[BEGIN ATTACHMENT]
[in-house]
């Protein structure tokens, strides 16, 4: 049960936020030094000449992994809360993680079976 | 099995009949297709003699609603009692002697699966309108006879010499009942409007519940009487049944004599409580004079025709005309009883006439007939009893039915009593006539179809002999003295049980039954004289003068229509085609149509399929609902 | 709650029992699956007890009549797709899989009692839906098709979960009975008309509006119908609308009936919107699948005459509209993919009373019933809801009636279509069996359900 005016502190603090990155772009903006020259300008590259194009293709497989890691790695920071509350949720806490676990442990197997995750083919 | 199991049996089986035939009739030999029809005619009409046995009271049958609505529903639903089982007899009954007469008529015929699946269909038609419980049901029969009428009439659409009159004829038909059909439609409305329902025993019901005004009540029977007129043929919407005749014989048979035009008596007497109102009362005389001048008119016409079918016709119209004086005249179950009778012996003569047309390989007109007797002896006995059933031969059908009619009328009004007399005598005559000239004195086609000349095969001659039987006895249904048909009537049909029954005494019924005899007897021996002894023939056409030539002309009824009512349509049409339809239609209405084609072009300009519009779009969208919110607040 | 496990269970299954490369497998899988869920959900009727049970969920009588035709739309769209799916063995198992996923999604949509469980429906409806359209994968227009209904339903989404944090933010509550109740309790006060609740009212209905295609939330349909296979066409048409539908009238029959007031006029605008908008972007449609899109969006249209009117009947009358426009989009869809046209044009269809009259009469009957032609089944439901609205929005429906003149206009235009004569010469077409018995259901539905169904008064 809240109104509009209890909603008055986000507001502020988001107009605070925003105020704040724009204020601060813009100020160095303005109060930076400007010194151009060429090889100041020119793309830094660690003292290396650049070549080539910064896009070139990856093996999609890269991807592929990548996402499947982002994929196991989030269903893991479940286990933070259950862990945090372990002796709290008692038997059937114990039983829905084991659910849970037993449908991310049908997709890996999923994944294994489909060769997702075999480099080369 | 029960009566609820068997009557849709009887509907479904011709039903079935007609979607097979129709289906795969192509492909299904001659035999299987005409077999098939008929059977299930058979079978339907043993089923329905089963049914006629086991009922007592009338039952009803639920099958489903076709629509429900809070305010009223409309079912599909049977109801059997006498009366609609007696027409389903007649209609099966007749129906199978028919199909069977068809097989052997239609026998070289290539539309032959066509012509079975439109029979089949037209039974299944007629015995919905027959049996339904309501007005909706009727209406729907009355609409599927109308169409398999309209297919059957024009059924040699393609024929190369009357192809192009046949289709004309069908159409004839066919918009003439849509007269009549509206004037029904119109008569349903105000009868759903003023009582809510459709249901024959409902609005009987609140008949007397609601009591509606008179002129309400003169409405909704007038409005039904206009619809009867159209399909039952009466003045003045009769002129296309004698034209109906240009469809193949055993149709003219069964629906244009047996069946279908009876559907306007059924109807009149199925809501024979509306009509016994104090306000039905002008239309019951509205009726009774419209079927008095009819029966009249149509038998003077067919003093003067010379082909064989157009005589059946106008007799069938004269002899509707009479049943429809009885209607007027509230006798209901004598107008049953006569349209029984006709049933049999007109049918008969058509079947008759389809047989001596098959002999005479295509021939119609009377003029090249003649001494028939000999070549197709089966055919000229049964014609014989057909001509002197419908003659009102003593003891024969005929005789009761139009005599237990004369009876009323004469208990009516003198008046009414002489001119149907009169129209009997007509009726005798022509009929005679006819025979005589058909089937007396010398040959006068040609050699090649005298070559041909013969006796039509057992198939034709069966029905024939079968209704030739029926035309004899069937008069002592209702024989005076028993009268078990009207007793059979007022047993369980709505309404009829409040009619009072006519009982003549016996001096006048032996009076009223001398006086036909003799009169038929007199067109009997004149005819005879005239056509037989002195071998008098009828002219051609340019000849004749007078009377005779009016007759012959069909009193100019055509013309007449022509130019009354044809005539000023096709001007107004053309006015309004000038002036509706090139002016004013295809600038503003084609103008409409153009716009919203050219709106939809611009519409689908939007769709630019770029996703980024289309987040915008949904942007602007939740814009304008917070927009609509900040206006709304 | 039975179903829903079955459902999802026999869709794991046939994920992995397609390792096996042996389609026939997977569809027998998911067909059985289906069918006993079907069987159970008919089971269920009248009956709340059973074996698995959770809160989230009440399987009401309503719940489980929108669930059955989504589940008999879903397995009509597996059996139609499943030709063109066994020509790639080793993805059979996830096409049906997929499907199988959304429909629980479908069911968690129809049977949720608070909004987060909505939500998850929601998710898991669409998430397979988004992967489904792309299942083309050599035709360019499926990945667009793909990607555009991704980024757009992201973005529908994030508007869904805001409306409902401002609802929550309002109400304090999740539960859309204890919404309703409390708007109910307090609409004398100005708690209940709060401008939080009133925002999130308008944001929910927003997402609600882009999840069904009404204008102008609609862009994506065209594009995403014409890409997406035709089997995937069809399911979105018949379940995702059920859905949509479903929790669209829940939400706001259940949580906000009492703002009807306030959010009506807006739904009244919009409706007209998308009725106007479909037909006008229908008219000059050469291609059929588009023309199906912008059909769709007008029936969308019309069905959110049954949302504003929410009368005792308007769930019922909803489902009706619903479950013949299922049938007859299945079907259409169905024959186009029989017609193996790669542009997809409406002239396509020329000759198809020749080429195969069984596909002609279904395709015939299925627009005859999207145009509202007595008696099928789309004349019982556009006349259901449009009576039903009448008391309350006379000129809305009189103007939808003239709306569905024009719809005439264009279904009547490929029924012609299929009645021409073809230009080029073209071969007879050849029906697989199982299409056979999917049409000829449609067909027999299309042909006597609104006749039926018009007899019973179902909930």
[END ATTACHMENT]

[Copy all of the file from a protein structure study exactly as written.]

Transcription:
[in-house]
């Protein structure tokens, strides 16, 4: 049960936020030094000449992994809360993680079976 | 099995009949297709003699609603009692002697699966309108006879010499009942409007519940009487049944004599409580004079025709005309009883006439007939009893039915009593006539179809002999003295049980039954004289003068229509085609149509399929609902 | 709650029992699956007890009549797709899989009692839906098709979960009975008309509006119908609308009936919107699948005459509209993919009373019933809801009636279509069996359900 005016502190603090990155772009903006020259300008590259194009293709497989890691790695920071509350949720806490676990442990197997995750083919 | 199991049996089986035939009739030999029809005619009409046995009271049958609505529903639903089982007899009954007469008529015929699946269909038609419980049901029969009428009439659409009159004829038909059909439609409305329902025993019901005004009540029977007129043929919407005749014989048979035009008596007497109102009362005389001048008119016409079918016709119209004086005249179950009778012996003569047309390989007109007797002896006995059933031969059908009619009328009004007399005598005559000239004195086609000349095969001659039987006895249904048909009537049909029954005494019924005899007897021996002894023939056409030539002309009824009512349509049409339809239609209405084609072009300009519009779009969208919110607040 | 496990269970299954490369497998899988869920959900009727049970969920009588035709739309769209799916063995198992996923999604949509469980429906409806359209994968227009209904339903989404944090933010509550109740309790006060609740009212209905295609939330349909296979066409048409539908009238029959007031006029605008908008972007449609899109969006249209009117009947009358426009989009869809046209044009269809009259009469009957032609089944439901609205929005429906003149206009235009004569010469077409018995259901539905169904008064 809240109104509009209890909603008055986000507001502020988001107009605070925003105020704040724009204020601060813009100020160095303005109060930076400007010194151009060429090889100041020119793309830094660690003292290396650049070549080539910064896009070139990856093996999609890269991807592929990548996402499947982002994929196991989030269903893991479940286990933070259950862990945090372990002796709290008692038997059937114990039983829905084991659910849970037993449908991310049908997709890996999923994944294994489909060769997702075999480099080369 | 029960009566609820068997009557849709009887509907479904011709039903079935007609979607097979129709289906795969192509492909299904001659035999299987005409077999098939008929059977299930058979079978339907043993089923329905089963049914006629086991009922007592009338039952009803639920099958489903076709629509429900809070305010009223409309079912599909049977109801059997006498009366609609007696027409389903007649209609099966007749129906199978028919199909069977068809097989052997239609026998070289290539539309032959066509012509079975439109029979089949037209039974299944007629015995919905027959049996339904309501007005909706009727209406729907009355609409599927109308169409398999309209297919059957024009059924040699393609024929190369009357192809192009046949289709004309069908159409004839066919918009003439849509007269009549509206004037029904119109008569349903105000009868759903003023009582809510459709249901024959409902609005009987609140008949007397609601009591509606008179002129309400003169409405909704007038409005039904206009619809009867159209399909039952009466003045003045009769002129296309004698034209109906240009469809193949055993149709003219069964629906244009047996069946279908009876559907306007059924109807009149199925809501024979509306009509016994104090306000039905002008239309019951509205009726009774419209079927008095009819029966009249149509038998003077067919003093003067010379082909064989157009005589059946106008007799069938004269002899509707009479049943429809009885209607007027509230006798209901004598107008049953006569349209029984006709049933049999007109049918008969058509079947008759389809047989001596098959002999005479295509021939119609009377003029090249003649001494028939000999070549197709089966055919000229049964014609014989057909001509002197419908003659009102003593003891024969005929005789009761139009005599237990004369009876009323004469208990009516003198008046009414002489001119149907009169129209009997007509009726005798022509009929005679006819025979005589058909089937007396010398040959006068040609050699090649005298070559041909013969006796039509057992198939034709069966029905024939079968209704030739029926035309004899069937008069002592209702024989005076028993009268078990009207007793059979007022047993369980709505309404009829409040009619009072006519009982003549016996001096006048032996009076009223001398006086036909003799009169038929007199067109009997004149005819005879005239056509037989002195071998008098009828002219051609340019000849004749007078009377005779009016007759012959069909009193100019055509013309007449022509130019009354044809005539000023096709001007107004053309006015309004000038002036509706090139002016004013295809600038503003084609103008409409153009716009919203050219709106939809611009519409689908939007769709630019770029996703980024289309987040915008949904942007602007939740814009304008917070927009609509900040206006709304 | 039975179903829903079955459902999802026999869709794991046939994920992995397609390792096996042996389609026939997977569809027998998911067909059985289906069918006993079907069987159970008919089971269920009248009956709340059973074996698995959770809160989230009440399987009401309503719940489980929108669930059955989504589940008999879903397995009509597996059996139609499943030709063109066994020509790639080793993805059979996830096409049906997929499907199988959304429909629980479908069911968690129809049977949720608070909004987060909505939500998850929601998710898991669409998430397979988004992967489904792309299942083309050599035709360019499926990945667009793909990607555009991704980024757009992201973005529908994030508007869904805001409306409902401002609802929550309002109400304090999740539960859309204890919404309703409390708007109910307090609409004398100005708690209940709060401008939080009133925002999130308008944001929910927003997402609600882009999840069904009404204008102008609609862009994506065209594009995403014409890409997406035709089997995937069809399911979105018949379940995702059920859905949509479903929790669209829940939400706001259940949580906000009492703002009807306030959010009506807006739904009244919009409706007209998308009725106007479909037909006008229908008219000059050469291609059929588009023309199906912008059909769709007008029936969308019309069905959110049954949302504003929410009368005792308007769930019922909803489902009706619903479950013949299922049938007859299945079907259409169905024959186009029989017609193996790669542009997809409406002239396509020329000759198809020749080429195969069984596909002609279904395709015939299925627009005859999207145009509202007595008696099928789309004349019982556009006349259901449009009576039903009448008391309350006379000129809305009189103007939808003239709306569905024009719809005439264009279904009547490929029924012609299929009645021409073809230009080029073209071969007879050849029906697989199982299409056979999917049409000829449609067909027999299309042909006597609104006749039926018009007899019973179902909930």